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Book Report: Clouds of Witness

All right, so why is it that Your Humble Blogger likes Lord Peter Wimsey, but doesn’t actually like the Lord Peter books very much? The latest reread to disappoint was Clouds of Witness, which wasn’t really bad, but wasn’t particularly good, either, and the annoying bits were really very annoying. Lady Mary particularly.

Maybe it’s a time-of-life thing. Perhaps what I should do is decide not to pick up another one until I’m forty-five (all too soon). On the other hand, my instinct is to reread the two novels I haven’t read in a long time, The Five Red Herrings and Whose Body?, to see if I like them more than I think I will (since I don’t have fond memories of those). Or to read some the short stories, which seems like less of an investment.

Bye the bye, I came across another reference to the nephos marturon of Hebrews 12:1 recently in the letters of Robertson Davies, but he refers to a crowd of witnesses. I have no Greek, myself, but I understood that the original is, in fact, a metaphor, kept in the Latin and in all the English I have ever looked at. I hadn’t, though, realized that Ms. Sayers reversed the KJB cloud of witnesses to clouds of witness. Why? There is not, in fact, a great cloud of witnesses in the plot, and although the people presumed to be witnesses do cloud the picture somewhat, still they are witnesses, not witness, and why clouds rather than a cloud?. Paul’s witnesses are martyrs, at least in the sense of witnessing, and largely in the sense of martyrdom; is Ms. Sayers doing something with that? If so, I don’t see it. Furthermore, the verse itself conjures the cloud of witnesses in order to pressure us to run with patience the race that is set before us. Who is so abjured in the novel? Lord Peter? The Duke of Denver? Lady Mary? Captain Cathcart? Anyone? Bueller?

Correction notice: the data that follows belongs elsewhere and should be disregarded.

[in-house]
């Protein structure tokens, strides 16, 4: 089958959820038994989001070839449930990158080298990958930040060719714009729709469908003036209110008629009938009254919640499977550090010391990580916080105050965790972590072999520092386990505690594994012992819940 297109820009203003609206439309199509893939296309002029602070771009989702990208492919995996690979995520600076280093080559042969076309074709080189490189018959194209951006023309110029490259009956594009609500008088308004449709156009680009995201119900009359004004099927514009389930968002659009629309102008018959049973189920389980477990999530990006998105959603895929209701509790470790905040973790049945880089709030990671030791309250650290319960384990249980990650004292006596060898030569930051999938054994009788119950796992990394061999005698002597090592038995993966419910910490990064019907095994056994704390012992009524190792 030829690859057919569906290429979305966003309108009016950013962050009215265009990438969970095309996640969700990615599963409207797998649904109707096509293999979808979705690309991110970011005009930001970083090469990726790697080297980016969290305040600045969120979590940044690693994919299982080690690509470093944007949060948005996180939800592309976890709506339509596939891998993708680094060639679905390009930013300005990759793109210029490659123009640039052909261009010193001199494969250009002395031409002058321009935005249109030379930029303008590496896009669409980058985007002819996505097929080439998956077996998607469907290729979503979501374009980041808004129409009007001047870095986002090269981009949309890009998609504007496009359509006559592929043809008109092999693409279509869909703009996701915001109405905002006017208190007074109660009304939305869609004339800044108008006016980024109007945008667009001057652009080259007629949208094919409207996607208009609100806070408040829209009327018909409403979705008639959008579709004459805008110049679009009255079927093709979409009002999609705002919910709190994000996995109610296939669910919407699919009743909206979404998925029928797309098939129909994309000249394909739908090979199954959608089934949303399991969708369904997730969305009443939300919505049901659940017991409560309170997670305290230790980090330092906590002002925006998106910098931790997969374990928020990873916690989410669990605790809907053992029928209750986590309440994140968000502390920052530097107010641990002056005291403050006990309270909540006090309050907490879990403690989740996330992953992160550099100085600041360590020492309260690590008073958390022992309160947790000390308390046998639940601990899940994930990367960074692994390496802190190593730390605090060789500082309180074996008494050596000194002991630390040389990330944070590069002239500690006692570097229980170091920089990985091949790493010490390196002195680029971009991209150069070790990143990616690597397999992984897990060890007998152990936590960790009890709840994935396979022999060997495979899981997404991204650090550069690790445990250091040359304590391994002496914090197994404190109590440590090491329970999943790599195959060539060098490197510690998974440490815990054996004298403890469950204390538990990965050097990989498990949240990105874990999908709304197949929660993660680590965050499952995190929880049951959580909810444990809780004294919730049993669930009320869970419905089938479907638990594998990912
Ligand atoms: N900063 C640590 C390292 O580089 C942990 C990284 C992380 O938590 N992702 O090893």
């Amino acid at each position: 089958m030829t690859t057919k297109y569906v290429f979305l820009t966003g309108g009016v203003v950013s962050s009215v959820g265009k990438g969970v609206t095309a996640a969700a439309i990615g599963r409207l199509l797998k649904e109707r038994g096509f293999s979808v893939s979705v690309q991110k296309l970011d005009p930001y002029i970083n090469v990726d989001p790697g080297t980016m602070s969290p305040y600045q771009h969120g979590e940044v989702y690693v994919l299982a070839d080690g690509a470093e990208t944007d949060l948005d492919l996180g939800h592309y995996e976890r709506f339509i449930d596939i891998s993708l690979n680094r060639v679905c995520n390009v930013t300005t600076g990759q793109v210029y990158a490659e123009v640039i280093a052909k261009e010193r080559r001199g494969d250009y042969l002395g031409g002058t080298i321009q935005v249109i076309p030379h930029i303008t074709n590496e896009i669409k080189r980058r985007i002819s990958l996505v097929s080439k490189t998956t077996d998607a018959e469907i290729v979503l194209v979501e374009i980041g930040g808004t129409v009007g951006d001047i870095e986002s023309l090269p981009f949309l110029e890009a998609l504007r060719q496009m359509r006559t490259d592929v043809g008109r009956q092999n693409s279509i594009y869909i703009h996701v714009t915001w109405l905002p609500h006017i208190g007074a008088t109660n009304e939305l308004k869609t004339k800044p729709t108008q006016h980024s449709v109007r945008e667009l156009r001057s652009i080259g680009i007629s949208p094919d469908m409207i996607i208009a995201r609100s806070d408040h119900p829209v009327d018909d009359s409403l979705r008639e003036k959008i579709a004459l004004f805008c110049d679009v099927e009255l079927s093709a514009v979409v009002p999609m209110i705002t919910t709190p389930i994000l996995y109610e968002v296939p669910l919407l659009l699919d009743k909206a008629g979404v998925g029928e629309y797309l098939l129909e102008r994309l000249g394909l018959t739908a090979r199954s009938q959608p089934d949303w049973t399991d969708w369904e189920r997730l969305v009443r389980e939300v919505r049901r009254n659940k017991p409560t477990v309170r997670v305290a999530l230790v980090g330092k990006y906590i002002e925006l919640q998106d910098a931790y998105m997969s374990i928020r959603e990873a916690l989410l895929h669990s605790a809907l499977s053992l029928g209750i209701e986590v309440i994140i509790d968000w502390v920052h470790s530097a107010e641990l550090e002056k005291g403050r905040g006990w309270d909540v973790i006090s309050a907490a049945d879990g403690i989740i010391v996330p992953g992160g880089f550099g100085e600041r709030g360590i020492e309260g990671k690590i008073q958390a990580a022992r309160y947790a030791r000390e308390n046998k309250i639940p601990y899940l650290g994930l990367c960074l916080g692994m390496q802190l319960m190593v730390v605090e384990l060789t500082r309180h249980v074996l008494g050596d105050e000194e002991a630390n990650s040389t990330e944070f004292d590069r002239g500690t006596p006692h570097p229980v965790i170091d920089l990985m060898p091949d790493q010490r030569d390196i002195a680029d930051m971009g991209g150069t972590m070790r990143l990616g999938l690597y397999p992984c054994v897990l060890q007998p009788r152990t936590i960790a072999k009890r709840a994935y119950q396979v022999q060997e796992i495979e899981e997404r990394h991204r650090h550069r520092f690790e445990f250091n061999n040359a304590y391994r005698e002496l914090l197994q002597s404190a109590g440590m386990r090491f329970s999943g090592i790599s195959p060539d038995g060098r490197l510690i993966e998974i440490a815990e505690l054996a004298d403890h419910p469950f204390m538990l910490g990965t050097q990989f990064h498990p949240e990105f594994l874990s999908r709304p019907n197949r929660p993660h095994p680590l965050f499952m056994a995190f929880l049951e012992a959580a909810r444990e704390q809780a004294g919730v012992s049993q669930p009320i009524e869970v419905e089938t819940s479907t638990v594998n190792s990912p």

Tolerabimus quod tolerare debemus,
-Vardibidian.

Comments

P'raps she means the truth being occluded by or from witness? And the allusion to the KJB comes as a freebie?


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